WASHINGTON - Accusing North Korea of "begging for war", the United States is drafting a UN Security Council resolution mandating more sanctions against Pyongyang and will put it to the vote next Monday (Sept 11).
According to reports, the new resolution - likely to be negotiated with US allies, and China and Russia in the intervening days - may among other things target sectors like textiles, labour exports and financial institutions, and oil exports to North Korea. Some experts have been recommending that North Korea's state-owned Air Koryo airline should be sanctioned.
Oil is essential for North Korea; analysts estimate the country would grind to a standstill in a few months if supplies were cut off - though that would also create immense hardship for innocent North Koreans.
On the other hand a complete ban on oil is difficult to envisage or implement. China is North Korea's primary source of oil, and has already been reducing its exports. China is unlikely to cut supplies entirely for very long as that would create instability in North Korea.
Meanwhile Russia, whose relations with the US have almost reverted to Cold War-era hostility, has reportedly been making up shortfalls by exporting oil to North Korea.
"A new resolution could prohibit North Korea's export of labour, requiring that all the essentially slave labour be sent home; it could ban North Korea from exporting food; and it could impose a fuel ban," Joshua Stanton, a Washington, DC-based attorney and expert on sanctions on North Korea, told The Straits Times.
In a strong statement at an emergency session of the UNSC on Monday morning, the US's Ambassador to the UN Nikki Haley insisted: "We must now adopt the strongest possible measures. Kim Jong Un's action cannot be seen as defensive."
The session came just over a day after Pyongyang successfully tested what it called a "missile-ready" hydrogen bomb - its most powerful nuclear test yet.
North Korean leader Kim Jong Un was "begging for war," Ms Haley said, adding "Enough is enough."
"We have kicked the can down the road long enough. There is no more road left."
Anthony Ruggiero, a sanctions expert and Senior Fellow at the Foundation for Defense of Democracies in Washington, told The Straits Times: "I'm optimistic on sanctions, but I'm pessimistic on additional UN sanctions only because we've got to the point where we know what the problem is, which is Russian companies and individuals and in the case of China, Chinese banks that are facilitating North Korean sanction evasion."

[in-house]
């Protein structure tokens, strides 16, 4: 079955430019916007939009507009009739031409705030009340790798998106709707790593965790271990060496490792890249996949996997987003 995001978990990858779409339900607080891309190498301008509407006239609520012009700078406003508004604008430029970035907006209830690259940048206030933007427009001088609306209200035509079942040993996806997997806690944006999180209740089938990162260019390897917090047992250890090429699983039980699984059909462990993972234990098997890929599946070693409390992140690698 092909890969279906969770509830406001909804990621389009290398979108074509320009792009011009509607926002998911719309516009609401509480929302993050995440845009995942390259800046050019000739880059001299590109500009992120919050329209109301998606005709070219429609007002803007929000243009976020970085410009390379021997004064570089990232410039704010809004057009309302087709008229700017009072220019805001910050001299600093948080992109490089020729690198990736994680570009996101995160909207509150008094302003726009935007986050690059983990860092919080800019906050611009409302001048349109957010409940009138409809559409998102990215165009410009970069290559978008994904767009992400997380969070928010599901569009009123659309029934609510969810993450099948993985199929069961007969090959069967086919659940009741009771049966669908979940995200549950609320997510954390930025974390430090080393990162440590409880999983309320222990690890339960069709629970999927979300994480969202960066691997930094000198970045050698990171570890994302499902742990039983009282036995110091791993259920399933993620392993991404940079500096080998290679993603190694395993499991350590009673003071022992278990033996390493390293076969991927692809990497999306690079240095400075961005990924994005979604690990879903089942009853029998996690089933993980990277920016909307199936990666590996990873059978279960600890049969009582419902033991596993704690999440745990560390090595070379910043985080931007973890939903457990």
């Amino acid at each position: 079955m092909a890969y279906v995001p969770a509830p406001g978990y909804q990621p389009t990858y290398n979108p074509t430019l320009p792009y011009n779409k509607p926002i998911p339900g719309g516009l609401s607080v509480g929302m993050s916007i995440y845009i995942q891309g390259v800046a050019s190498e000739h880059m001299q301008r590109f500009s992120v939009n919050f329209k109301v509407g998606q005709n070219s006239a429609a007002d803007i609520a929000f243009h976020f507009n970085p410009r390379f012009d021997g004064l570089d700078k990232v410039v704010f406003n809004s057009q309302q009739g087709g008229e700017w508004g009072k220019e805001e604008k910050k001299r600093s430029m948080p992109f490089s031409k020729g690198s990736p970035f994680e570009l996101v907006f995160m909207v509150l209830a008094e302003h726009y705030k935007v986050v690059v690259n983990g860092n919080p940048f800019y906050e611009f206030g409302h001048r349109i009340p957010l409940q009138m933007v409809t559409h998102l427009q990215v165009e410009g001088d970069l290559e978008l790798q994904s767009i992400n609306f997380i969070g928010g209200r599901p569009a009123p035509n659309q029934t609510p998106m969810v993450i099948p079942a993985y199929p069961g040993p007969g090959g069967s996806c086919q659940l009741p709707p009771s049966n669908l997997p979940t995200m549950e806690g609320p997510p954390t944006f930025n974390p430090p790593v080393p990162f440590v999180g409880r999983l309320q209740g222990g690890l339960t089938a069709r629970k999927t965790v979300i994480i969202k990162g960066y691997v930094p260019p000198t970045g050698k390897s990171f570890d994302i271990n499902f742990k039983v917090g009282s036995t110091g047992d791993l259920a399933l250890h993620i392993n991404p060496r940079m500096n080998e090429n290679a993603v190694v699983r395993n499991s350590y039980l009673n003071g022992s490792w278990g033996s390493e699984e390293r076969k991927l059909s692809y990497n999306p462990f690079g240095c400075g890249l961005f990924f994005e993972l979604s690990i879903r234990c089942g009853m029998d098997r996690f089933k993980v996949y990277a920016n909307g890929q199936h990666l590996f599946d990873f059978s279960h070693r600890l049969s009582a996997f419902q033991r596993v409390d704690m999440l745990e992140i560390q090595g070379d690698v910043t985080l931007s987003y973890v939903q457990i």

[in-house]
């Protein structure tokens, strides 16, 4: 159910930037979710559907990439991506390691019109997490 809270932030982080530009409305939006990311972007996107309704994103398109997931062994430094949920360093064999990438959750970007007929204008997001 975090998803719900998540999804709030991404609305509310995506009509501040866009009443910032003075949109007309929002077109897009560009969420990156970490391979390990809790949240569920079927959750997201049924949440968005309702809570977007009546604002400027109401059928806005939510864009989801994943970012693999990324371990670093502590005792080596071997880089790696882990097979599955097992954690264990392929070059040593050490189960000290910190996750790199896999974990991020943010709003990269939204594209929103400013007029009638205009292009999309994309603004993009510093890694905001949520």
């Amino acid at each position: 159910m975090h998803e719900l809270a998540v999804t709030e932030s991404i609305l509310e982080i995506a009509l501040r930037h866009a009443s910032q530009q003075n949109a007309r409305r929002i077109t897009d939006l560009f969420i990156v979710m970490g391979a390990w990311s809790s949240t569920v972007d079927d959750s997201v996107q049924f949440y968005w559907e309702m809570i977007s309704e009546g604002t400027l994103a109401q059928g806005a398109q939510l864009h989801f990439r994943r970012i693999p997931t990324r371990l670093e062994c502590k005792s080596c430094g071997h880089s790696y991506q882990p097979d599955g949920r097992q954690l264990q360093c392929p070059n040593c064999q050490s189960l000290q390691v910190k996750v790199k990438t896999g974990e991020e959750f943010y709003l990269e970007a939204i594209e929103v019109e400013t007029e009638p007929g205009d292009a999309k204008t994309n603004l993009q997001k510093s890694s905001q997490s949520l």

"I cannot envision a scenario where China and Russia allow their own companies and individuals to be sanctioned by the UN," Mr Ruggiero said.
Eventually, analysts say, it would devolve to the US and its allies to vigorously implement sanctions. UN sanctions are not self-executing; member states are obligated to use their domestic laws to enforce the resolutions.
"The focus now has to shift to enforcing the sanctions we already have," Mr Stanton said.
"UN sanctions are only the foundation, it's an important part of the house but it's not the only part," Mr Ruggiero said. "On top of it has to be US sanctions, and diplomatic efforts to build a like minded coalition that will move the ball forward."
In an email bulletin on Monday soon after the UN Security Council session concluded, the International Crisis Group (ICG) wrote: "The unanimous passage of another UN Security Council resolution would be welcome, but - as evidenced by Pyongyang's response to the last such step - clearly insufficient."
"A more coherent, united diplomatic approach is needed to complement steps to deter North Korea, given the apparent inability of outsiders to force Pyongyang to step back from its goal of militarising its nuclear capacity."
"The focus ought to be on unified deterrence and diplomacy, in particular reaching agreement on the principle of initiating talks with Pyongyang, even at the price of controversial concessions such as removing any precondition or barrier to negotiations. There is no other viable way forward," the ICG concluded.